SME contributions across the top 10 UK cities are forecast to hit £217 billion to the UK economy by 2020, according to a new study from Hampshire Trust Bank.
The research conducted in partnership with the Centre for Economics and Business Research (CEBR), reveals SME contributions to the economy will grow by 11 per cent from 2015 to 2020 – with businesses currently contributing £196 billion.
Leeds and Manchester are forecast to boost their value add by 15 per cent, closely followed by Bristol, which is predicted to increase by 14 per cent over the same period.
London is home to the largest number of SMEs and the capital tops the table for total SME contribution to the economy – £149 billion in 2015 rising to £164 billion by 2020, 76 per cent of the total that SMEs contribute to the UK economy.
The capital will also see the greatest increase in the number of SMEs – with the number of businesses rising from 444,880 in 2015 to more than half a million (534,035) by 2020. The study identified that growth in the capital will be driven by professional and administrative service sector businesses, which currently account for 28 per cent of total SME employment.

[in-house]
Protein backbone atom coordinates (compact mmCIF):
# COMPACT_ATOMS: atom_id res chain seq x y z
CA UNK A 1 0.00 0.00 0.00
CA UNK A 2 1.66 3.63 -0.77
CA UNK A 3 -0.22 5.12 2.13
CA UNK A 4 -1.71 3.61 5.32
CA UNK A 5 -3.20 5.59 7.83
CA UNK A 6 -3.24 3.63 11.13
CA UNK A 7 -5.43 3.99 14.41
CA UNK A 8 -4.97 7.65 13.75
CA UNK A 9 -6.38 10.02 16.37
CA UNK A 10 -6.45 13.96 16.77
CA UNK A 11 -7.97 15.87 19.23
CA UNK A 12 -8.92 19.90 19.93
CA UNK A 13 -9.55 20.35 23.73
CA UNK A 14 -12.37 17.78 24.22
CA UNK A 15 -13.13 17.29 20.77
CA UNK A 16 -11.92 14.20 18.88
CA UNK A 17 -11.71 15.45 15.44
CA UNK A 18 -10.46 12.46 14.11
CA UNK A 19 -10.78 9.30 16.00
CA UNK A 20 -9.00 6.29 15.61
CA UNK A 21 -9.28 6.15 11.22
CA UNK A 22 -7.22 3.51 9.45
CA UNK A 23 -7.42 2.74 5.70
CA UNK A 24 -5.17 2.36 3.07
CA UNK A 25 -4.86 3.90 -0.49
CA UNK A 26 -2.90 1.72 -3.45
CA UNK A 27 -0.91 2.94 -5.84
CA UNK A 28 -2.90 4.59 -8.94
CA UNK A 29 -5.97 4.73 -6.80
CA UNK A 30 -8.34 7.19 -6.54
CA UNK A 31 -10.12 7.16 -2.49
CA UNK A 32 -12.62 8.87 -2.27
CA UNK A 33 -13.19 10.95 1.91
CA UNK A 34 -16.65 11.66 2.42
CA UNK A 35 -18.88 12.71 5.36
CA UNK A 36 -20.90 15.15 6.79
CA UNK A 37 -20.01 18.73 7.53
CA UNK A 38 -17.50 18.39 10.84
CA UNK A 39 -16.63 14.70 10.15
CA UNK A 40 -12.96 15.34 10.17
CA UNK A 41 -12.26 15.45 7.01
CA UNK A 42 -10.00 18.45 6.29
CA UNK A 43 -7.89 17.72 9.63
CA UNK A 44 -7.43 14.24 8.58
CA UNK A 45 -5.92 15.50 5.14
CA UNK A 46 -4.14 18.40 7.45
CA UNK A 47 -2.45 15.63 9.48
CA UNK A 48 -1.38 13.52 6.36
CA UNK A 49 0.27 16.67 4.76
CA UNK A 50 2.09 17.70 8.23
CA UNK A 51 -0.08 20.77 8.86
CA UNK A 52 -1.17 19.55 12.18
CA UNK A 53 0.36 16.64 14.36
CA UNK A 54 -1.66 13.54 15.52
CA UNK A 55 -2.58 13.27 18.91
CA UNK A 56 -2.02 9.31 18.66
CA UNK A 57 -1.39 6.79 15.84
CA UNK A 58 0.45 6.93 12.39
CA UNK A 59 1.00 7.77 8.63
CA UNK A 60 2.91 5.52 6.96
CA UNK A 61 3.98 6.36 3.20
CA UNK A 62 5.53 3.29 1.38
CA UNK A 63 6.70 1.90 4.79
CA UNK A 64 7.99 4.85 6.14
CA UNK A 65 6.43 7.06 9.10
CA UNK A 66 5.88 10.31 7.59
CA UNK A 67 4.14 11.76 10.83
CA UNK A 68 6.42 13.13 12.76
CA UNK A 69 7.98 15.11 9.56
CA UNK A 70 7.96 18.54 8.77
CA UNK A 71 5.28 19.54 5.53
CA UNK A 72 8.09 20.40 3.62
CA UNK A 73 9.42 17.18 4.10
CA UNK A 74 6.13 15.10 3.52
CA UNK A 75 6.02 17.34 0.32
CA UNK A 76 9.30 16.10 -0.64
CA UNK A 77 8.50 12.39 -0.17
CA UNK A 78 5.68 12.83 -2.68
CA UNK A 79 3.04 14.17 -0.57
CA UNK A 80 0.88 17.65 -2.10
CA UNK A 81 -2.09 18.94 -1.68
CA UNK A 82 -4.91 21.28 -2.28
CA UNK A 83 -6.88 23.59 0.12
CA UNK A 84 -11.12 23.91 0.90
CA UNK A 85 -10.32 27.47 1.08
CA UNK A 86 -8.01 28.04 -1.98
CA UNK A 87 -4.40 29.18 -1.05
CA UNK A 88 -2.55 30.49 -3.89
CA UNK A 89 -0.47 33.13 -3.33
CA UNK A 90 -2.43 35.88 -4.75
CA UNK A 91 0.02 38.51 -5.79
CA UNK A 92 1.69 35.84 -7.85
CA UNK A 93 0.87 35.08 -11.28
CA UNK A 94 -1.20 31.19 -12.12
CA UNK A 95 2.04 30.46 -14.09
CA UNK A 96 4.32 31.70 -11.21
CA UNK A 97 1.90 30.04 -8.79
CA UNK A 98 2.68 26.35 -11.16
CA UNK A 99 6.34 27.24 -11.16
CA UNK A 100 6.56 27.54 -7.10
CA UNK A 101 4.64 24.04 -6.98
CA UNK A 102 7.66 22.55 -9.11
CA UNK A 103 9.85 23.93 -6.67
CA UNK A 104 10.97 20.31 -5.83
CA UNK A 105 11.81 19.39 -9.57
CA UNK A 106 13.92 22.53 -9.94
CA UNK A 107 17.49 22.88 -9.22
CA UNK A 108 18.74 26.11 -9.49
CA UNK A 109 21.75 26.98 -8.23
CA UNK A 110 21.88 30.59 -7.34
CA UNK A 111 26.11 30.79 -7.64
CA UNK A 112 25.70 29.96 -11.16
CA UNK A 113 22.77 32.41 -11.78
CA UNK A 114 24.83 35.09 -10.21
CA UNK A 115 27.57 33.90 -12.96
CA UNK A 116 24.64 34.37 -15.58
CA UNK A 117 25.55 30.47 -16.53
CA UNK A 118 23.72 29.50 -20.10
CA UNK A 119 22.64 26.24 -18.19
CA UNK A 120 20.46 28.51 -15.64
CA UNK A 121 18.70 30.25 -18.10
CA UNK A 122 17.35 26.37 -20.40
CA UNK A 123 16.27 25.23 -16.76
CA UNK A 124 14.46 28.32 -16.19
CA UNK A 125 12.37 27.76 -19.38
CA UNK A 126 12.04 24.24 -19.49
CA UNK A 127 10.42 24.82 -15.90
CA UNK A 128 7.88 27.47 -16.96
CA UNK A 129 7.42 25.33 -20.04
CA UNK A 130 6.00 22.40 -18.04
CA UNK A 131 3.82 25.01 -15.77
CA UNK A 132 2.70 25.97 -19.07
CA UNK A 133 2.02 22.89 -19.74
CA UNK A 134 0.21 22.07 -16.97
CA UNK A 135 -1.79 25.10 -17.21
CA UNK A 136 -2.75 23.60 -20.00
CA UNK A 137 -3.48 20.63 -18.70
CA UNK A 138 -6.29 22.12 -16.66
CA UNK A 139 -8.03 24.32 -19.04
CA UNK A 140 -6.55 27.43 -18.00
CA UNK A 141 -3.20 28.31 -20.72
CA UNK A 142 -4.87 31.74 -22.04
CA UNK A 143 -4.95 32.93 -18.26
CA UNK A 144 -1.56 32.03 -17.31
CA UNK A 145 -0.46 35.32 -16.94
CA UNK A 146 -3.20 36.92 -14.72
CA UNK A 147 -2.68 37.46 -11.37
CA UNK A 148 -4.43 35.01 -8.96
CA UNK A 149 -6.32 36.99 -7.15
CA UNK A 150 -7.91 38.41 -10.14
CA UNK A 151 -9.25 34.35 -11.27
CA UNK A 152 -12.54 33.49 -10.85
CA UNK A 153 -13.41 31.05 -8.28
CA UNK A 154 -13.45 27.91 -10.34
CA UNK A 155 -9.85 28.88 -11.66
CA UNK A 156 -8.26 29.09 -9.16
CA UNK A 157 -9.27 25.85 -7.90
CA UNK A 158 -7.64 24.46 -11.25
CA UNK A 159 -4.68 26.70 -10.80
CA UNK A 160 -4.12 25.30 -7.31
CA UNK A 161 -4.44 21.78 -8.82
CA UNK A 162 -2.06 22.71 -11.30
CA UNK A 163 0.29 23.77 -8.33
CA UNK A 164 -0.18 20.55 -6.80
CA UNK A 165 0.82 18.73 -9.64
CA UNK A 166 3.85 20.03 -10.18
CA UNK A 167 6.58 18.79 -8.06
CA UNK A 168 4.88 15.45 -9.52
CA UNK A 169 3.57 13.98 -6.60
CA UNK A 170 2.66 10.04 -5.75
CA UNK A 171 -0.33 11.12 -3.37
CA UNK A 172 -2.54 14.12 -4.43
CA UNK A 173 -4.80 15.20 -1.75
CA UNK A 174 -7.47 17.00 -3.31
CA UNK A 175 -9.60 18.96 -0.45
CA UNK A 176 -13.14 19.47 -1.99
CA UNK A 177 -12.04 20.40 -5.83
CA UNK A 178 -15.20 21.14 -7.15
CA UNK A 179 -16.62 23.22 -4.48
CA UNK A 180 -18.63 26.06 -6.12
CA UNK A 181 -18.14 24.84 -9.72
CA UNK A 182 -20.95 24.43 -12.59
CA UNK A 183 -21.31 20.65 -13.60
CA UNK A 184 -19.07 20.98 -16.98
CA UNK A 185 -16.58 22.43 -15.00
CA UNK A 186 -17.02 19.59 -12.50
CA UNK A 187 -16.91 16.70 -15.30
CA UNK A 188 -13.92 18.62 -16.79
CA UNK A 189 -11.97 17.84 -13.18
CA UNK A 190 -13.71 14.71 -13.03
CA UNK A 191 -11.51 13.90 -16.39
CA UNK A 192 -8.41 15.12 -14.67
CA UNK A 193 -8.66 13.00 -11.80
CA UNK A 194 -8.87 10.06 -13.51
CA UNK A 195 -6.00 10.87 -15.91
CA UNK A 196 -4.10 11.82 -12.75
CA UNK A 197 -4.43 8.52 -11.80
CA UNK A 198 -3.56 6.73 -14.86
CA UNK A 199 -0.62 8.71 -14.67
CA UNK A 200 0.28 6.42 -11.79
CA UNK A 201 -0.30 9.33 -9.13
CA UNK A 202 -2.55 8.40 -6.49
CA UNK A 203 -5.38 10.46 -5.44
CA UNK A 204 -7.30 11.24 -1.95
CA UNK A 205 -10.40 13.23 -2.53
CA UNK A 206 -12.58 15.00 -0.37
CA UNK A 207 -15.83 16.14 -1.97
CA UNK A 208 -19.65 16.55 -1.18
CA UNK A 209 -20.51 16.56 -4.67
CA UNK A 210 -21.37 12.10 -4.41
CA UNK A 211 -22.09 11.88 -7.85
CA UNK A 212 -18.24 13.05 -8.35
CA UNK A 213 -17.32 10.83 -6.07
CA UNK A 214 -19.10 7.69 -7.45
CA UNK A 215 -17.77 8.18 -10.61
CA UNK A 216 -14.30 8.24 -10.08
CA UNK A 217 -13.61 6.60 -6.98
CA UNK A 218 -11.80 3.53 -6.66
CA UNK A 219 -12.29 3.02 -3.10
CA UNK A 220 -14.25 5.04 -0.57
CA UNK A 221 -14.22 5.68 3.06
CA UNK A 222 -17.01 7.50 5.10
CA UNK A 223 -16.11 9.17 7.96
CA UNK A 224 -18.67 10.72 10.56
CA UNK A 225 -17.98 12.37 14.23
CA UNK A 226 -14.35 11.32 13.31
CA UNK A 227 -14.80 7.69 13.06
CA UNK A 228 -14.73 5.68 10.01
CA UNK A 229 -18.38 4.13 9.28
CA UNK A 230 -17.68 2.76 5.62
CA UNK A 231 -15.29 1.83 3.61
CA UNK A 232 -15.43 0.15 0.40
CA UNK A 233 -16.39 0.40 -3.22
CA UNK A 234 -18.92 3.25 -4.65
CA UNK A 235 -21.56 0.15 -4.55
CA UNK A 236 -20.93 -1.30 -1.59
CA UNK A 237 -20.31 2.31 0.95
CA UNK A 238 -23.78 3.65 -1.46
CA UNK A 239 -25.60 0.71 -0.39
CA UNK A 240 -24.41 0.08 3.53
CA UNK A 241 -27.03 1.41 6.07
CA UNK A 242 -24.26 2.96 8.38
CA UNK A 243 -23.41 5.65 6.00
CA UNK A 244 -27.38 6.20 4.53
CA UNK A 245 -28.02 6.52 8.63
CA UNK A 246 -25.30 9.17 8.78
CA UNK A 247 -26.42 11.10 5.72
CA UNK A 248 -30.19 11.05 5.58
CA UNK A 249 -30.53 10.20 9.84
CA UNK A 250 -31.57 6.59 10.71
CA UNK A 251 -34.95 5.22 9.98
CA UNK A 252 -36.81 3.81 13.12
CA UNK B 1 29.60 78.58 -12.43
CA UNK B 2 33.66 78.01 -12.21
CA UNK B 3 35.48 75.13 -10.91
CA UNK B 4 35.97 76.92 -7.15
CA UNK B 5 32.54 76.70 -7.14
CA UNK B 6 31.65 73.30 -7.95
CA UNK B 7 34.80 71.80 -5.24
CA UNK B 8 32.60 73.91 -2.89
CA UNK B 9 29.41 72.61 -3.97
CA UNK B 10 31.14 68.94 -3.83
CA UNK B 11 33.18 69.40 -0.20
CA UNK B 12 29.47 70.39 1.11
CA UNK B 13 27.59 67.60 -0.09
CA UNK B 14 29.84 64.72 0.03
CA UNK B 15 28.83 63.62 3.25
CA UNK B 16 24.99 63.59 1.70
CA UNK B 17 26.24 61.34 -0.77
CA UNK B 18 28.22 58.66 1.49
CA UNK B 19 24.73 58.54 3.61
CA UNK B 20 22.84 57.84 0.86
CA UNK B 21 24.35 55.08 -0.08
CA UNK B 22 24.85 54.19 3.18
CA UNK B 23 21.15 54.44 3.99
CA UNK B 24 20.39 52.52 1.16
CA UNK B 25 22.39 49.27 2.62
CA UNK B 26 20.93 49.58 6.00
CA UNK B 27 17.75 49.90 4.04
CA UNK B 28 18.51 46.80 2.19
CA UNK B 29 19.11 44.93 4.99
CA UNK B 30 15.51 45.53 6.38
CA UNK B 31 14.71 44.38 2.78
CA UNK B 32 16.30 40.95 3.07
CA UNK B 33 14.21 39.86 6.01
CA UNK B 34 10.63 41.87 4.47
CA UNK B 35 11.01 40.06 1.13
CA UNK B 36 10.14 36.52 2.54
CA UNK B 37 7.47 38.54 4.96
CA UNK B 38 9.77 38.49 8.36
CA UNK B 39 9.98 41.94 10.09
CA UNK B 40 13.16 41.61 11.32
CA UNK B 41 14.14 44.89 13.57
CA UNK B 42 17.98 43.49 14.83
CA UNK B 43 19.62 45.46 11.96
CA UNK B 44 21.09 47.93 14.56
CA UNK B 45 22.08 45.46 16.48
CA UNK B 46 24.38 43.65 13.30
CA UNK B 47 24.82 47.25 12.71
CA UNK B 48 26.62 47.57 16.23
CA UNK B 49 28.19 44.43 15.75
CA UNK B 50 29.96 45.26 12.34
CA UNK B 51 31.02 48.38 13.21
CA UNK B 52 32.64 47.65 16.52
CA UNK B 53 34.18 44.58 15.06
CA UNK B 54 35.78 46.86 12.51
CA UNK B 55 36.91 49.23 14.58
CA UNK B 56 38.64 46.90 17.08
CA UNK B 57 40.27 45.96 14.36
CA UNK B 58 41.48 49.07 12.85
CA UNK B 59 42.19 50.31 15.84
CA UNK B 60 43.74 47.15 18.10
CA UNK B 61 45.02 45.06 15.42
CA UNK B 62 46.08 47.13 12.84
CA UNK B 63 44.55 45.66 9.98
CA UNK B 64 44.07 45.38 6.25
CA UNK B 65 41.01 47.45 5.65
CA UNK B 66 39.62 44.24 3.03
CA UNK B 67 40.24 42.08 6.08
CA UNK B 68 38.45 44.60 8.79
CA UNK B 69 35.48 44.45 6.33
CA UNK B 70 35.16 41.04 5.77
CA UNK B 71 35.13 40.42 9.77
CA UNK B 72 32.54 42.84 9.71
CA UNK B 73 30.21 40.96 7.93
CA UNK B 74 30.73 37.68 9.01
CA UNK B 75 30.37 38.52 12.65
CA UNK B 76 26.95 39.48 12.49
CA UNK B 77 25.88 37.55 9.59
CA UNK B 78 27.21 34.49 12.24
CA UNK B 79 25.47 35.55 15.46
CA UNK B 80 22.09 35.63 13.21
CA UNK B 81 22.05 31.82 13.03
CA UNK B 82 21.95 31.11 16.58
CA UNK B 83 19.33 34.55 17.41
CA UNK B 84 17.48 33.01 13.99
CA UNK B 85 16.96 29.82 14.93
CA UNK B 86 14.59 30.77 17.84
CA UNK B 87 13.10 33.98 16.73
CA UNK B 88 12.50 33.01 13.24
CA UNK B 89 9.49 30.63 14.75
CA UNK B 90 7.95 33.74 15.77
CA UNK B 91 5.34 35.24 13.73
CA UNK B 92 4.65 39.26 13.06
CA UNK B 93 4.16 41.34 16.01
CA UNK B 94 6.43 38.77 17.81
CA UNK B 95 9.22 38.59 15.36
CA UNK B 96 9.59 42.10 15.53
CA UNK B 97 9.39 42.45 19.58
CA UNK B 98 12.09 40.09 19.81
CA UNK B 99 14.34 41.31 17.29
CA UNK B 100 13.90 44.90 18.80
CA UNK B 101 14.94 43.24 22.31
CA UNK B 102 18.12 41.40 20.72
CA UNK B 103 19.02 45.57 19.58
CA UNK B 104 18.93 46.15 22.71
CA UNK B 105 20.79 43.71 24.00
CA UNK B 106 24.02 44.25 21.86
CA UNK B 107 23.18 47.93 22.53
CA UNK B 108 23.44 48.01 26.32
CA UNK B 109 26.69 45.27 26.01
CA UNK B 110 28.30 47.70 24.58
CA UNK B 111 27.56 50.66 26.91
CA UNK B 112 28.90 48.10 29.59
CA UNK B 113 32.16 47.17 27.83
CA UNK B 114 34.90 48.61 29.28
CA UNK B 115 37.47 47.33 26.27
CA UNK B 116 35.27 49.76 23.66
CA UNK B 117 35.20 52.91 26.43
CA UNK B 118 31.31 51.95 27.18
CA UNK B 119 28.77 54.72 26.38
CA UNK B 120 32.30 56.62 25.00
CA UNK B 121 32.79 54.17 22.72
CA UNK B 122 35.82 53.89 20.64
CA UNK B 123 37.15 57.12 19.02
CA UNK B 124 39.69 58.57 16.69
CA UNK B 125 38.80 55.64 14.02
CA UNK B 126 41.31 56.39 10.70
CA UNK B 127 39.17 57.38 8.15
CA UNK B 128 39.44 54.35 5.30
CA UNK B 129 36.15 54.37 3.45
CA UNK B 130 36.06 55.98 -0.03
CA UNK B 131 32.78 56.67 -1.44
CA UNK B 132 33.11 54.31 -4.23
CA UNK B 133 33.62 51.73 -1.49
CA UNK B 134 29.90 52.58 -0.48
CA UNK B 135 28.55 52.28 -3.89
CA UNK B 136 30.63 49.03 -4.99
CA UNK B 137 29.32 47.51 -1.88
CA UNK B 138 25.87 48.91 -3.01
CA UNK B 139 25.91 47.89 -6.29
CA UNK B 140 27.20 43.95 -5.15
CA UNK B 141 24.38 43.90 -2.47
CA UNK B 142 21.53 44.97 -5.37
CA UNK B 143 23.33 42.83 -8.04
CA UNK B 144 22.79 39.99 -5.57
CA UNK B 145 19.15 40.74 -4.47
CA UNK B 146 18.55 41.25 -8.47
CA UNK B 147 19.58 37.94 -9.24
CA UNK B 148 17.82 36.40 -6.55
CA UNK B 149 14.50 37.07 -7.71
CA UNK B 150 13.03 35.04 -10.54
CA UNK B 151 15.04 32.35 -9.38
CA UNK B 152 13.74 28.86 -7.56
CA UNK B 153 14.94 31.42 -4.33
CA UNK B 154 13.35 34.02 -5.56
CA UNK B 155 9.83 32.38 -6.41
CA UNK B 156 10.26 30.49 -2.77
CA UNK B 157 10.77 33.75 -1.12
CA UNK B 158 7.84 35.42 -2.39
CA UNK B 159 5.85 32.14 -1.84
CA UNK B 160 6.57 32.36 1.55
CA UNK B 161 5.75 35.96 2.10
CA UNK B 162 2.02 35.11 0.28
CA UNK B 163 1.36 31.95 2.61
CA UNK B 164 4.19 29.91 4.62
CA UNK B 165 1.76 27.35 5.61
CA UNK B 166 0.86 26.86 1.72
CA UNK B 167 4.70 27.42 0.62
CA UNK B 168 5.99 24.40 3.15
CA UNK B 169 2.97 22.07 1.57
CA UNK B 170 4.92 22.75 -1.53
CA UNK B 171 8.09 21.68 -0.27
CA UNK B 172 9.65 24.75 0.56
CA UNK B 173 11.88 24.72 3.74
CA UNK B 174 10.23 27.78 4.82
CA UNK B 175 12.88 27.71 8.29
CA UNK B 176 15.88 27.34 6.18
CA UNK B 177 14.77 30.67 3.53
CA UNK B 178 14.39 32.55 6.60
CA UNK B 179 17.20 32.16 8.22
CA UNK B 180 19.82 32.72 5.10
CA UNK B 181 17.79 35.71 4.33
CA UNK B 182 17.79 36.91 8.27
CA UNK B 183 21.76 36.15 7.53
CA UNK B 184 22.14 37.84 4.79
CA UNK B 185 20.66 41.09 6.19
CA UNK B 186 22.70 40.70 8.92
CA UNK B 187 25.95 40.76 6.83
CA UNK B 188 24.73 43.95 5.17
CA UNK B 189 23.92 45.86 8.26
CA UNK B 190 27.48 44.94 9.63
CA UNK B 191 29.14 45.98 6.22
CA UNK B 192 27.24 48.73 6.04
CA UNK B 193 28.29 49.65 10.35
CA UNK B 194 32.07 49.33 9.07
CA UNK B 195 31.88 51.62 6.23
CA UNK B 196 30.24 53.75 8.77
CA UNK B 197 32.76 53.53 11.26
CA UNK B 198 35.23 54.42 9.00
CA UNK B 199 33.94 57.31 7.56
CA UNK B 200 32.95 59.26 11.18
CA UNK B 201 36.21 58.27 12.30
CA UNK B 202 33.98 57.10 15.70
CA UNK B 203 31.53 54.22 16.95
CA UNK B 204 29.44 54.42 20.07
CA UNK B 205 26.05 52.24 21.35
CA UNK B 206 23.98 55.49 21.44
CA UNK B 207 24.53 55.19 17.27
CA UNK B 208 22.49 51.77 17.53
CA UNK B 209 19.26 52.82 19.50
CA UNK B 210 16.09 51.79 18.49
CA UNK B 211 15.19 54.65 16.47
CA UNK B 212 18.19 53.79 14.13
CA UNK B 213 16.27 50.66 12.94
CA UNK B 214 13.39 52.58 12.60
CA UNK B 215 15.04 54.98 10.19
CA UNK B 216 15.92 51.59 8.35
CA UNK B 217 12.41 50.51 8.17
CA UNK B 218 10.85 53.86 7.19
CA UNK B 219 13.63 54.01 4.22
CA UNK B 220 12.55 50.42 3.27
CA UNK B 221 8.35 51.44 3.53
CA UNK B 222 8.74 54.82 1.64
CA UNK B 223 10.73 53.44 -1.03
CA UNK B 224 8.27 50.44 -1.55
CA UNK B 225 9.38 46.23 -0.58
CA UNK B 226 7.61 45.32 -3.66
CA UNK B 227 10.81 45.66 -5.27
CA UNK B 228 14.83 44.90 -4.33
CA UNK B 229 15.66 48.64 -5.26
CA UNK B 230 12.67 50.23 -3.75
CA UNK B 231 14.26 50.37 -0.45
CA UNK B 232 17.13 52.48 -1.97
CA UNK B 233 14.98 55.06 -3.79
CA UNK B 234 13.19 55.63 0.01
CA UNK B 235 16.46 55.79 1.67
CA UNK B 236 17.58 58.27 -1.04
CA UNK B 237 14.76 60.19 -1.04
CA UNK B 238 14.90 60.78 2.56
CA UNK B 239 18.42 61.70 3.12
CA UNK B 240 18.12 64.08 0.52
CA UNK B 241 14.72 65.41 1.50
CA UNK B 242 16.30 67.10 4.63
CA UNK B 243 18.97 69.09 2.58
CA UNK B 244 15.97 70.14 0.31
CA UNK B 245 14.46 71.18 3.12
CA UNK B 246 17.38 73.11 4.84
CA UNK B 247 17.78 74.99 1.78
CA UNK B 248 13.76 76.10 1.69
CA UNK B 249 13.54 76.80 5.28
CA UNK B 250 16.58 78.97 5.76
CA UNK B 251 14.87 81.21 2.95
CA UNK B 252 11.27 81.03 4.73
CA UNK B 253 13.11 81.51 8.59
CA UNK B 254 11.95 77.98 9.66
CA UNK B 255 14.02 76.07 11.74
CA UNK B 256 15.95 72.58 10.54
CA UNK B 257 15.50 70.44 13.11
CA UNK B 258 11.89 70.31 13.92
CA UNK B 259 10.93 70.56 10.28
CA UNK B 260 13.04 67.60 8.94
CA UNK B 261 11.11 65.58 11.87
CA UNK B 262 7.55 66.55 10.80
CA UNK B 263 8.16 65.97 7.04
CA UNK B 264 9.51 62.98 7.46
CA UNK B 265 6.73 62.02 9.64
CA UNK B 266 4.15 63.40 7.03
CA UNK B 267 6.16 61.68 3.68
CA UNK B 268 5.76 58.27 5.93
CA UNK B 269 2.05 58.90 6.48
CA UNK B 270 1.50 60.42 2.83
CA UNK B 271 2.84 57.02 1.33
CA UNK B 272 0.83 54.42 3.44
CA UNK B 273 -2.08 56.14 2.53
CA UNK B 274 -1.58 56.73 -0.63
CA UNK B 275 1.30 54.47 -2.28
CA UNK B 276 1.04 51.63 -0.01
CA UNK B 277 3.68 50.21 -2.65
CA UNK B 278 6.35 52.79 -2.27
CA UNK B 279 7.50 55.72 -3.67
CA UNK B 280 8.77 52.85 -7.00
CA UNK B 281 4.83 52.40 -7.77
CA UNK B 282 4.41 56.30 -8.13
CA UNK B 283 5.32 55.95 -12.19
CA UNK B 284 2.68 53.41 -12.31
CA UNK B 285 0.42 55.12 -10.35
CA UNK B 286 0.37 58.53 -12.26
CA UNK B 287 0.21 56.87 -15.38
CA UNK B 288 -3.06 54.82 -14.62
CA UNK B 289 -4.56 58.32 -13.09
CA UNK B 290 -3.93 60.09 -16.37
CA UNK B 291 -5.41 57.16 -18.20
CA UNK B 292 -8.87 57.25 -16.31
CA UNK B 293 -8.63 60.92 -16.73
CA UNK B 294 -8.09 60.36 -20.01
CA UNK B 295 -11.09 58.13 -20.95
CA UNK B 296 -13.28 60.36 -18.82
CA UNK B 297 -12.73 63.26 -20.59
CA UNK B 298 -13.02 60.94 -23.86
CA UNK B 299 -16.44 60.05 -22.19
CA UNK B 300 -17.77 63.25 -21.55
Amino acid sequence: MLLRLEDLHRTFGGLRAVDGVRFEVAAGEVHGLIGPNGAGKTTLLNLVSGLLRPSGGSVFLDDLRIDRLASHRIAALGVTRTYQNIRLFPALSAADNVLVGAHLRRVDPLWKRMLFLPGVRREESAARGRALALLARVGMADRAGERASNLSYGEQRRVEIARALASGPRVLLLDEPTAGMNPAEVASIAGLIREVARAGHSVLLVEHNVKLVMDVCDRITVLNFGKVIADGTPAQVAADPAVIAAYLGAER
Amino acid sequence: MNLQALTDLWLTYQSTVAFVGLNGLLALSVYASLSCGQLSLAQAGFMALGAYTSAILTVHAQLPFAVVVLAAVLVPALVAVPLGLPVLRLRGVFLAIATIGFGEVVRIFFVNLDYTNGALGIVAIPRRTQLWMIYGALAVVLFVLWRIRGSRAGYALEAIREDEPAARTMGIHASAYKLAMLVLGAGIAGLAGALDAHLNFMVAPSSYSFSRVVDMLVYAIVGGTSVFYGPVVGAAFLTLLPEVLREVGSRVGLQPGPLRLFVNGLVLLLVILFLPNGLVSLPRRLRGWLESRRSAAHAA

Across UK cities as a whole, one sector that will be driving SME growth will be professional and administrative services, such as legal and accountancy firms, with ‘wholesale and retail’ and ‘public administration, education, and health’ also playing a crucial role.
Mark Sismey-Durrant, chief executive at Hampshire Trust Bank, thinks the report demonstrates the critical importance of SMEs as the engine room of the economy.
He says, ‘Their sizeable contribution to the fortunes of the UK economy – growing to 27 per cent of total business contribution by 2020 – cannot be ignored. Our research with CEBR should be a source of optimism for the government and for employers as the strong future growth predicted suggests significant opportunity for investors, business owners and their employees.
‘As the government prepares for the first Autumn Statement following the decision to leave the EU, I urge them to keep the spotlight on smaller companies by creating conditions which will be support their continued growth.’
Managing economist at CEBR, Nina Skero, says, ‘This study demonstrates there is a positive story to be told about the UK’s SMEs and it is encouraging to see such strong growth being mirrored outside of the capital.
‘We expect the importance of SMEs to the country’s economy to increase in the coming years and hope this research will inspire business leaders across the UK to invest in their growth strategies.’